Technology has helped the healthcare industry in more ways than one during the public health crisis. Here are some ways artificial intelligence has assisted researchers and frontline workers during the pandemic.
The pandemic has been difficult for the entire world, across all industries—but no sector has experienced a harder toll than the medical and healthcare industries. Thanks to the surge of cases of people who contracted the Delta and Lambda variants, some Southern cities are on the brink of a hospital collapse.
There is no denying that the world was not prepared for COVID-19 and its variant, and it has been a challenge for so many countries, not just in the United States. But it would have been much more difficult if we were battling it without technology.
Electronic medical records (EMR), in particular, have been beneficial for both primary care providers and patients alike. Anesthesiology EMR software has been widely used to help anesthesiologists gain access to their patient’s entire medical history to help provide them with the best and healthiest possible course of treatment.
Here are some ways AI has assisted frontline healthcare workers during the pandemic.
Detection and diagnosis
AI has long been used to help detect and diagnose various diseases in patients, and it also proved useful during the COVID-19 crisis. Researchers recently found ways to employ IA models to use image-based detection of COVID-19 infections in various cases. These models are helping doctors find disease characteristics that are not visible to the naked eye. The primary detection method they use is the reverse transcription-polymerase chain reaction (RT-PCR) on samples taken from throat and nasal swabs. However, it’s still vulnerable to various inaccuracies because of sampling errors.
Another diagnostic method is CT scans and chest X-rays of patients’ lungs, where AI can assess thousands of X-ray scans of patients with pneumonia and COVID-19 and those who are healthy. AI-driven models have shown promise in classifying, diagnosing, and predicting certain cases.
Clinical trial efficiency
There is so much time, work, and financial resources that go into clinical trials. It is always the longest part of developing any drug or vaccine, which is why it can use all the help it can get from various state-of-the-art technologies. It could help assign medical codes to various patient outcomes and ensure that pertinent data sets are constantly updated.
AI can help speed this process along since it can be more efficient in searching for medical codes. In COVID-19, this can mean significantly lessening the required amount of time to do some research, enhance performance, and greatly decrease human errors and oversight. Some new technologies that came out of these explorations are LitCovid and the COVID-NMA Project, among many others.
Informed patient care
Another way AI has been used in the medical world is by providing patients with better-informed care and consent. Healthcare providers, no matter what diseases they’re treating, always need valuable context when making care decisions of different kinds, which is why medical AI has proved incredibly useful and helpful for many clinicians who employed it.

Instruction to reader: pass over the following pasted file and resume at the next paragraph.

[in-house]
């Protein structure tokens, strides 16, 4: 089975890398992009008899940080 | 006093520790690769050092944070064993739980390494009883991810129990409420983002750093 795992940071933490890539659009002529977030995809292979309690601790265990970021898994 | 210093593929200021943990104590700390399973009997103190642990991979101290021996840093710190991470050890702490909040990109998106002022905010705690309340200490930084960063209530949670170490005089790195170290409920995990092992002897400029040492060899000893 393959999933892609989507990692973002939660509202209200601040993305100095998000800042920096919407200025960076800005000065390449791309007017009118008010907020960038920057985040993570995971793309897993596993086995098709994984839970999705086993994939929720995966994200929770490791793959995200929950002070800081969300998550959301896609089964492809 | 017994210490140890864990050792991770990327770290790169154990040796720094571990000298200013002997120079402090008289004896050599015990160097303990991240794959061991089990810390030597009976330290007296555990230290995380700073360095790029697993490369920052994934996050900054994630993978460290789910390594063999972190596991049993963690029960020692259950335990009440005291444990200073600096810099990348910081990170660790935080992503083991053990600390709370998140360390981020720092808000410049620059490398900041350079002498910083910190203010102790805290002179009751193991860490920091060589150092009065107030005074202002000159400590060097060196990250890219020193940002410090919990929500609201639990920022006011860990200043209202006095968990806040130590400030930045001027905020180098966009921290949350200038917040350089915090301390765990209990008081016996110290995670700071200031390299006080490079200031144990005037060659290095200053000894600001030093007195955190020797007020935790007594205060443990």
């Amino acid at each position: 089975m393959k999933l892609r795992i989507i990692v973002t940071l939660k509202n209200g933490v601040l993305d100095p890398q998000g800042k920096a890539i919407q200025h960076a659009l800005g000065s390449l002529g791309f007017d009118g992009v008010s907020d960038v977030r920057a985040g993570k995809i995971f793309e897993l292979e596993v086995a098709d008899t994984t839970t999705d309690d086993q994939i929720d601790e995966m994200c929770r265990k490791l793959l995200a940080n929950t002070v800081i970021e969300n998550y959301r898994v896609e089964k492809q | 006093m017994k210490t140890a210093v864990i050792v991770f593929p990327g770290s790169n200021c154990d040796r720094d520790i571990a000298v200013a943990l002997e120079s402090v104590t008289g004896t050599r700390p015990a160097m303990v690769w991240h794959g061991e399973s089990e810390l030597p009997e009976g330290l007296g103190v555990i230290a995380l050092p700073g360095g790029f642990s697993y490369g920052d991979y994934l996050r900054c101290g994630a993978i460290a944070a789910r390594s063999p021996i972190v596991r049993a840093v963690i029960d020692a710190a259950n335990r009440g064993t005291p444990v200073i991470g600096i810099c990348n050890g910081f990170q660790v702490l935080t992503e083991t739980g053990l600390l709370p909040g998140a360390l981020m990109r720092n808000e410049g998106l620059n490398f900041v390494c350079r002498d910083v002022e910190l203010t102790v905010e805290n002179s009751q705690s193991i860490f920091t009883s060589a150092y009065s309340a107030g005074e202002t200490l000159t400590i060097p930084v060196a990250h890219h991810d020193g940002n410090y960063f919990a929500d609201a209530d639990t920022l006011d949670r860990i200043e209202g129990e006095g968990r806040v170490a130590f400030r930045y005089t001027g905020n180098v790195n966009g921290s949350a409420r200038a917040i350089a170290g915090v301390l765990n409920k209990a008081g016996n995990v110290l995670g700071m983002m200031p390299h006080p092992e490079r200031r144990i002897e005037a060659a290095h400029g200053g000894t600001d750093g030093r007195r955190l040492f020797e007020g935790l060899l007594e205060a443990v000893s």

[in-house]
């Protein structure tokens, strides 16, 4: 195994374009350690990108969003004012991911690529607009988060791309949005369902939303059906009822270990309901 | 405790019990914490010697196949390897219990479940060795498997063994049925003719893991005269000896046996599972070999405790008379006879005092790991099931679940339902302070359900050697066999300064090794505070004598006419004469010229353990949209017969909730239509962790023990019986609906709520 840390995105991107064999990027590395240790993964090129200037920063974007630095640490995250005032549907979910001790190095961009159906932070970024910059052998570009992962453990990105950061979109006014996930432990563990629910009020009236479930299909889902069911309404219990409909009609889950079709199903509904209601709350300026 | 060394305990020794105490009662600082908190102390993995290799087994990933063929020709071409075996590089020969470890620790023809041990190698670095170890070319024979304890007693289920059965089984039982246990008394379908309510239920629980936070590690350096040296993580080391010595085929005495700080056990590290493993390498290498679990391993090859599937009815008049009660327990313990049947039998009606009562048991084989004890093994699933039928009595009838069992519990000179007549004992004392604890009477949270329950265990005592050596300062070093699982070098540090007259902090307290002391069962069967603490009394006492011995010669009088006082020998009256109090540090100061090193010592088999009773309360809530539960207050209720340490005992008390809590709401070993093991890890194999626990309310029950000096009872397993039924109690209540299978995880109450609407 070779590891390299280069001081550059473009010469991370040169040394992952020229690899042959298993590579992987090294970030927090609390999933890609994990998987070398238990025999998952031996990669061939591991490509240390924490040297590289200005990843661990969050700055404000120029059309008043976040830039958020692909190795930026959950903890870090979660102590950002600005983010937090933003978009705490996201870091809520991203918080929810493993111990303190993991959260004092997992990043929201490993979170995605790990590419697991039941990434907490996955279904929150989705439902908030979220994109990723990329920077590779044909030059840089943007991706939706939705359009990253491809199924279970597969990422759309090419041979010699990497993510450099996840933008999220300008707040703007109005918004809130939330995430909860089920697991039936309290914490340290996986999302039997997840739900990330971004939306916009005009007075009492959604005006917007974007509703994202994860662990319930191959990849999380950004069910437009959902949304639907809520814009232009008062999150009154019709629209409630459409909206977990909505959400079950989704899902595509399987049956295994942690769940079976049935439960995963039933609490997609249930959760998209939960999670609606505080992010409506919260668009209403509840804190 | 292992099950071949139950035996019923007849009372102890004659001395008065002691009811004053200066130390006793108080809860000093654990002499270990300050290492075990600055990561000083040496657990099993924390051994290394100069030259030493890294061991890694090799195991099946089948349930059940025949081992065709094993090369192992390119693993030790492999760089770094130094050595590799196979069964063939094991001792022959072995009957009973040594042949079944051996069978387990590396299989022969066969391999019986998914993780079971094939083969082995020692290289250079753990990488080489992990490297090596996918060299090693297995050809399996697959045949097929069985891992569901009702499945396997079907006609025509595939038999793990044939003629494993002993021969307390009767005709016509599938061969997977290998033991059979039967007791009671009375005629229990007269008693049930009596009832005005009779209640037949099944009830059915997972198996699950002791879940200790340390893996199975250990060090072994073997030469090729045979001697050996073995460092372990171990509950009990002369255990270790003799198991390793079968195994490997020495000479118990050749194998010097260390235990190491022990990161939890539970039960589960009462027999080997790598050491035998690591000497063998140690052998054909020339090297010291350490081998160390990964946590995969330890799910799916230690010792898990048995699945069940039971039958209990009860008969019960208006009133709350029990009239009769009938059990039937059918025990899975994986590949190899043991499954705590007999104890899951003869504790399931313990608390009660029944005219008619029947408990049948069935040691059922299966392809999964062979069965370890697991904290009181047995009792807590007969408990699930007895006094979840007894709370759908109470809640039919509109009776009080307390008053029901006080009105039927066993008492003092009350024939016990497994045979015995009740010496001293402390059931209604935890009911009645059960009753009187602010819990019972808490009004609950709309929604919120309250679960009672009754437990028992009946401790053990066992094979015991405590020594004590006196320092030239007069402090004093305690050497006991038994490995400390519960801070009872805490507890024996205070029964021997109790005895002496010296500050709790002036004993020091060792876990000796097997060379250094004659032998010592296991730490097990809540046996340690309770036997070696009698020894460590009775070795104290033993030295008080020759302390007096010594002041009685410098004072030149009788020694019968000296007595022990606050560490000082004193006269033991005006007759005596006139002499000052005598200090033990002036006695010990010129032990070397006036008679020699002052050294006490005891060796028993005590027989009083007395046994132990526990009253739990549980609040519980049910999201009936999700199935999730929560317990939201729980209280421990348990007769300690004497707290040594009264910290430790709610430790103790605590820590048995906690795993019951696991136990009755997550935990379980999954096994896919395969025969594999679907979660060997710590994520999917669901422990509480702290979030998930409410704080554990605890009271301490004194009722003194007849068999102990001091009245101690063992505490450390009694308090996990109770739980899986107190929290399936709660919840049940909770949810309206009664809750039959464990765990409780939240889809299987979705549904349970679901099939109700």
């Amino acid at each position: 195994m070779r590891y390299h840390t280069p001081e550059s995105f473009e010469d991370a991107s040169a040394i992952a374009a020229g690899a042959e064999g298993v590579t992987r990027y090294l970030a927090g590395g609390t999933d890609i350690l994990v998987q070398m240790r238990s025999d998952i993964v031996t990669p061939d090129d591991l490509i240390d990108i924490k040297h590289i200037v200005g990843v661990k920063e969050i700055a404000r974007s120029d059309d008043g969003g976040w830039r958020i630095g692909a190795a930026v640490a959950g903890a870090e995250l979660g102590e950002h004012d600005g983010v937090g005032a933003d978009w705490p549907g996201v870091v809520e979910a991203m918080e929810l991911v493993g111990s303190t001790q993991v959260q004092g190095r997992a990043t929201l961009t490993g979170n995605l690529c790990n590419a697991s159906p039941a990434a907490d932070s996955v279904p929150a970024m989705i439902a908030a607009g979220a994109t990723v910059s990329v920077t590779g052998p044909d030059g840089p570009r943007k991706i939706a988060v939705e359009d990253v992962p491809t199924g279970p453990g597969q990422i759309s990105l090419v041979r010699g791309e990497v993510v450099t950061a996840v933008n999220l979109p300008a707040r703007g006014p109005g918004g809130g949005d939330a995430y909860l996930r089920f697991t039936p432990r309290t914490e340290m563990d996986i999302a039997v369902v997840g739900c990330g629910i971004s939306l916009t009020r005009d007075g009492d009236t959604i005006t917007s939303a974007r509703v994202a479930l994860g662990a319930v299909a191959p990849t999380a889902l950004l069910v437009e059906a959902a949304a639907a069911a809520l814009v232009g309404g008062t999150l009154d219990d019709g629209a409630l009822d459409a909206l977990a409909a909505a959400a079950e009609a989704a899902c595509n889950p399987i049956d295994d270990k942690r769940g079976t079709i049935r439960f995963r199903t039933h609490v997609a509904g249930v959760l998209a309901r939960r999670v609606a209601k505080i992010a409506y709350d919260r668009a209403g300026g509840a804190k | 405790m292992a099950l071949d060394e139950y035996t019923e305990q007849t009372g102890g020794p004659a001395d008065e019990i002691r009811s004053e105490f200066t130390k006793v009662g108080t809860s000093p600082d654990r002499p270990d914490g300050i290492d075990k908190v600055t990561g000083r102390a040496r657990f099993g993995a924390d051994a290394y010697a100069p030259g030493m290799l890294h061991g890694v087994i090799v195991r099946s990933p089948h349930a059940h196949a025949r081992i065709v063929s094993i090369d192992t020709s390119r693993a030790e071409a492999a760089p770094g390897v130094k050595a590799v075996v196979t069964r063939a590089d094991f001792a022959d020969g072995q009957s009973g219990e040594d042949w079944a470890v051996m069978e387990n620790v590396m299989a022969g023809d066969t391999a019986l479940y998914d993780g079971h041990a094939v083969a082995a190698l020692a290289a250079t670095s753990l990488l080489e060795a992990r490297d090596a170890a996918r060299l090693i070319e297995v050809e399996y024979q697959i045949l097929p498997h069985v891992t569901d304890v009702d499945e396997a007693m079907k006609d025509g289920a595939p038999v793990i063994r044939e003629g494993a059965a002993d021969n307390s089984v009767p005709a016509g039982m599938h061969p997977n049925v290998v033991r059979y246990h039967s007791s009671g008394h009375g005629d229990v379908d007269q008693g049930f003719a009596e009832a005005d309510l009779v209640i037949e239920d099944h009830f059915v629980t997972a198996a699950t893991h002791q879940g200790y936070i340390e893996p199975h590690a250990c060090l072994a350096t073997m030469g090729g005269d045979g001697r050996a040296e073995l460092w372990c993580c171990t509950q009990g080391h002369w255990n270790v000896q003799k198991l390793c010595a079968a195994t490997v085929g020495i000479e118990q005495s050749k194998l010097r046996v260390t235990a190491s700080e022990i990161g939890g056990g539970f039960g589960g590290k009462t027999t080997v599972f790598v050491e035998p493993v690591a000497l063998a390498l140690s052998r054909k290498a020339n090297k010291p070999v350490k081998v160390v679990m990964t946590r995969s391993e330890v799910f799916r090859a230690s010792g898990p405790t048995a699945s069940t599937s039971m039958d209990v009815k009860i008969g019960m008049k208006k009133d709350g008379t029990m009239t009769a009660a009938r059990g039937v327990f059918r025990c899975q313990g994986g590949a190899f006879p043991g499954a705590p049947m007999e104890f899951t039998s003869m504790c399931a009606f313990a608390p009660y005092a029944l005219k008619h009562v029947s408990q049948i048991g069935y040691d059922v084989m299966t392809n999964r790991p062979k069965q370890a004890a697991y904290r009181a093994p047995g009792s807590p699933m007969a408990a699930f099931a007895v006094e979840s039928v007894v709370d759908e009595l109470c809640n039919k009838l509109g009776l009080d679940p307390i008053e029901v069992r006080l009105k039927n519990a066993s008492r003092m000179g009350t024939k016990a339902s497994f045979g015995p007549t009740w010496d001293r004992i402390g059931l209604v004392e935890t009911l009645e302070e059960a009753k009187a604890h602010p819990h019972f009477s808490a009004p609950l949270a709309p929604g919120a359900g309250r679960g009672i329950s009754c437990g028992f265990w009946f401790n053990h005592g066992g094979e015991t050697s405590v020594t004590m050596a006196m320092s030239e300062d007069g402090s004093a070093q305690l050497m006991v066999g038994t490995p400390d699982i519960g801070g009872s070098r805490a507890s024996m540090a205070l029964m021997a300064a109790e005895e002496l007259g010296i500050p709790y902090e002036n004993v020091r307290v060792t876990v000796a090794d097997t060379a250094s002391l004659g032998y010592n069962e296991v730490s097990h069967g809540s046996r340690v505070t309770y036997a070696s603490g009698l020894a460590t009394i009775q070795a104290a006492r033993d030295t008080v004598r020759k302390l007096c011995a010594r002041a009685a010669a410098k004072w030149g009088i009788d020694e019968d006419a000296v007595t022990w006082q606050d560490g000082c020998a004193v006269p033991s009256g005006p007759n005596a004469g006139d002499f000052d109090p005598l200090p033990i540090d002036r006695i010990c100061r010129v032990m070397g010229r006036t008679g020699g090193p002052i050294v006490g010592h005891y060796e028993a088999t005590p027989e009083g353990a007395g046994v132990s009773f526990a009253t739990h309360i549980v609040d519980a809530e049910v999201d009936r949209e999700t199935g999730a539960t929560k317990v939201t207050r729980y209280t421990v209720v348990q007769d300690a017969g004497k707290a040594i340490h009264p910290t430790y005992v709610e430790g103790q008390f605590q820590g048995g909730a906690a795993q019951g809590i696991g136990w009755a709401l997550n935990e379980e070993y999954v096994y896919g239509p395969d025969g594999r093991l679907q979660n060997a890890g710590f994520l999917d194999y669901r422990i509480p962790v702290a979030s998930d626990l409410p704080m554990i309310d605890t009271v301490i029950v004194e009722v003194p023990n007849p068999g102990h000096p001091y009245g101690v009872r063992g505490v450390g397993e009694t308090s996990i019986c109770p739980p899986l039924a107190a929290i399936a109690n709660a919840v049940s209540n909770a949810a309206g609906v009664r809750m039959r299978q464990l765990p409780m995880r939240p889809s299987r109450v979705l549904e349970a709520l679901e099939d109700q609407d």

A fully equipped machine learning algorithm can significantly cut down on long research times by giving primary care providers and researchers valuable search results based on insights backed by evidence—and all this can take place even while the patient is in the room with the physicians.
In the context of COVID-19, this can mean helping physicians sort through hundreds if not thousands of related peer-reviewed literature about disease topics and specialties. This will save researchers and doctors time in processing information to find a drug that can help the COVID-19-infected person in their hospital. Organizations that use AI for this purpose do so through natural language processing.
And because the COVID-19 disease is still largely managed through supportive care instead of a singular cure or drug, AI can help greatly in finding courses of treatment for different cases since people are still affected by the disease in different ways. AI-powered solutions and support can help clinicians make better and more informed decisions backed by medical science and evidence.
Lowering the expenses of care
AI has also been known for helping to reduce healthcare costs through fraud prevention, customized digital health assistance, and enforcing more efficient clinical and administrative workflows. At a time when so many COVID-19 cases are taking over the U.S., so many things can slip through the cracks, and patients may find themselves having to deal with exorbitant hospital fees. While AI alone cannot solve this massive system-wide healthcare issue, it can assist in small ways that accumulate for many people who need help the most.
The Bottom Line
Technology has advanced humanity since the dawn of time, and it will continue to do so moving forward. As long as our researchers, scientists, and tech developers are given the resources and funding they need. There’s no reason why the medical and tech communities cannot work together to finally put an end to this pandemic.